But all that sort of thing is subject to a great deal of chance, and none of it affects the obligation of staff and support units to see that the men actually being shot at have the food, ammunition, medical supplies and such that they need. Which is where I started. Maybe better supply would have made a difference. Certainly it couldn't have hurt. So my initial question: why does the aerial resupply effort at Arnhem look so amateurish next to the one at Bastogne a few months later? Best answer we seem to have so far is that they were organized by different commands, and there may have been some luck in the availability of resources--especially the Pathfinders for the supply drop. Anyone else have any thoughts?

Thank you all.

Starfury Rider04 Dec 2023 6:57 a.m. PST

A few people have pointed out articles to me in years gone by, that try to examine the reasons for the failures of communications constantly quoted in the innumerable autopsies of the Arnhem operation.

Looking at a few of these over the last couple of days, I can't see a particular emphasis on reporting to Base or 30 Corps that the supply dropping points had been compromised and new ones needed to be urgently rearranged. One of the more exhaustive narratives is here -

link

(I don't know why the No.22 set gets a kicking, another piece said it only had a range of 6 miles, which is much shorter than the manuals reckoned, and much shorter than the usual roles it was used in)

There were multiple communication failures affecting the basic Divisional intranet of Div to Bdes and Bde to Bns. I don't know that anyone on the "Q" side was in a position to communicate concerns to higher HQs on D+1 or D+2.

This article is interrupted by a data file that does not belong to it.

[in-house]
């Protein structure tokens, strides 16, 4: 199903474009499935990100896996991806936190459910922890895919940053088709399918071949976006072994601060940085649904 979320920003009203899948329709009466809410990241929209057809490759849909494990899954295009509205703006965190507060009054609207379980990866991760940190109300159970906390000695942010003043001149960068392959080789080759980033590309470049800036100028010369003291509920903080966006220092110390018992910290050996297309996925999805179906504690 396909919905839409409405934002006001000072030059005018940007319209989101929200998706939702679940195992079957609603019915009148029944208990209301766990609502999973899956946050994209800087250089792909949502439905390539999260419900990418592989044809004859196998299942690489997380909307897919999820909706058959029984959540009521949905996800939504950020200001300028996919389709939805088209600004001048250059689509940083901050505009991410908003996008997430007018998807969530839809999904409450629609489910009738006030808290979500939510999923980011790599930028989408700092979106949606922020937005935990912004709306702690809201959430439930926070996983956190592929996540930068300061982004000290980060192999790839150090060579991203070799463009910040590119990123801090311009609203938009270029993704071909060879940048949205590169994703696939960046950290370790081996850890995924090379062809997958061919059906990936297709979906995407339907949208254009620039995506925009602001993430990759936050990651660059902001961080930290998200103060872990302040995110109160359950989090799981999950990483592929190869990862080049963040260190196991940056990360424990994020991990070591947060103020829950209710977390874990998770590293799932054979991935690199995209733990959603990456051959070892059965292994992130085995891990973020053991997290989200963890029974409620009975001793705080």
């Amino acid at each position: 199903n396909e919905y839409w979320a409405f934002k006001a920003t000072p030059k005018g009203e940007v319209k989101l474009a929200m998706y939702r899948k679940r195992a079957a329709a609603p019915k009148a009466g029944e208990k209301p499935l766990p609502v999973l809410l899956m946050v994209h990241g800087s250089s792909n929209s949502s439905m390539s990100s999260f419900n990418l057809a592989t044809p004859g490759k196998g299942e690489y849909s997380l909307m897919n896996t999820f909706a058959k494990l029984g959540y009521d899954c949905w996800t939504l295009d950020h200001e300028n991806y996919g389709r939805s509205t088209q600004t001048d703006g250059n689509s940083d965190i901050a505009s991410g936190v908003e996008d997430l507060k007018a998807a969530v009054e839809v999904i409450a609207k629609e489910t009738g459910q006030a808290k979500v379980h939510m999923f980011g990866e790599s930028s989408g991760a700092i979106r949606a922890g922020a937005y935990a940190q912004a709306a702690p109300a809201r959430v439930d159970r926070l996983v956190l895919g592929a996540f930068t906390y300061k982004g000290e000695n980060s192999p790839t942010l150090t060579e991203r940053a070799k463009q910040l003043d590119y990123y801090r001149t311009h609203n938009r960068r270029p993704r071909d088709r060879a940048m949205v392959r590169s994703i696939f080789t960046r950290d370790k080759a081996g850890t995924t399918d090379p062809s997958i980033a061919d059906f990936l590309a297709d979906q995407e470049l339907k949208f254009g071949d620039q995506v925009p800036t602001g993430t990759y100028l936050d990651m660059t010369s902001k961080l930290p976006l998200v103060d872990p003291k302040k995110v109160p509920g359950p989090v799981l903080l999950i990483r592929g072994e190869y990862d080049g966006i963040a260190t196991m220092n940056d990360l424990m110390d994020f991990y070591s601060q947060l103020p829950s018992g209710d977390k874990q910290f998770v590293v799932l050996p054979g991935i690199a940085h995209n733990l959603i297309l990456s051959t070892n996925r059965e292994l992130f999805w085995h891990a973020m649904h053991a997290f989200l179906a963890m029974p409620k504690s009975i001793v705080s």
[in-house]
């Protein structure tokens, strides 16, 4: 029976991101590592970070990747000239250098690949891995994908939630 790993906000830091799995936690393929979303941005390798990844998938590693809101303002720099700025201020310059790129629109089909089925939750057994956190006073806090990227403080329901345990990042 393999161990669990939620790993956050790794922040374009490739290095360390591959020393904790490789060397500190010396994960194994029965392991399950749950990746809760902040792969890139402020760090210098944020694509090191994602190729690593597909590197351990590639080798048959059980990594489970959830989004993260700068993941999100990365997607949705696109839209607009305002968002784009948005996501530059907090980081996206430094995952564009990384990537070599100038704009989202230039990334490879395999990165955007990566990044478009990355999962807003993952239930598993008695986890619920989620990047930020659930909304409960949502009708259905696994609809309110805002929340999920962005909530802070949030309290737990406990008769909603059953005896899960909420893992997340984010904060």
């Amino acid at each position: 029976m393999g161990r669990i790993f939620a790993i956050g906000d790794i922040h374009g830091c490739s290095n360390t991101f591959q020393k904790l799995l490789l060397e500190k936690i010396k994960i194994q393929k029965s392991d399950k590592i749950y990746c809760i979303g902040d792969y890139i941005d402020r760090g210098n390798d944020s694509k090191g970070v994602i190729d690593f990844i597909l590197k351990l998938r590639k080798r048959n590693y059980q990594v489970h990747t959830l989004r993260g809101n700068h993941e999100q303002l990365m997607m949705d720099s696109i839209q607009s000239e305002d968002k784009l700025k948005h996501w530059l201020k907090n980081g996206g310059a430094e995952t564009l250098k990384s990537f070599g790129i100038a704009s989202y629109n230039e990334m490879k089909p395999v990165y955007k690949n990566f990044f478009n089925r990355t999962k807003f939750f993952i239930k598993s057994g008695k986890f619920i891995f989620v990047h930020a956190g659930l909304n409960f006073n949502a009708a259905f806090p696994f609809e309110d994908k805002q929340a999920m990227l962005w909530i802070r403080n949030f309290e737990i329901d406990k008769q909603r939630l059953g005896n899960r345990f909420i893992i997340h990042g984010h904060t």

The supply plan of the Div does appear to have been 'frontloaded' with a higher amount of amn and POL taken in than perhaps would be the norm, maybe because they expected to have difficulties in resupply.

I tend to agree that it's not an even situation to compare the supply drops of an already compromised airborne assault with that of resupplying ground forces that were already in the area to varying extents.

I did note this para in the CMH piece on Bastogne

link

"Through assiduous scrounging, requisitioning, and an enforced pooling of unit resources, the G-4 of the 101st would be able to work minor logistic miracles-but these alone would not have insured the survival of the Bastogne garrison. The airborne division had been supplied by air during the Holland operation, and when, on the 21st, McAuliffe knew that his command was isolated he asked for aerial resupply. Unfortunately no plans had been worked out in advance for airlift support and the supply records of the Holland campaign-which would have made logistic calculation and procedure easier-were back in France. In the first instance, therefore, the troops in Bastogne would have to take what they got whenever they could get it.

Communications would present no major problem. A corps radio-link vehicle arrived in Bastogne just before the road to Neufchâteau was severed; so Middleton and McAuliffe had two-way phone and teletype at their disposal throughout the siege. Inside Bastogne

[461]

there were enough armored and artillery units-comparatively rich in signal equipment-to flesh out a speedy and fairly reliable command and artillery net. Tactical communication beyond the Bastogne perimeter, however, as for example with the 4th Armored, had to be couched in ambiguous-sometimes quite meaningless-terms."

link

Gary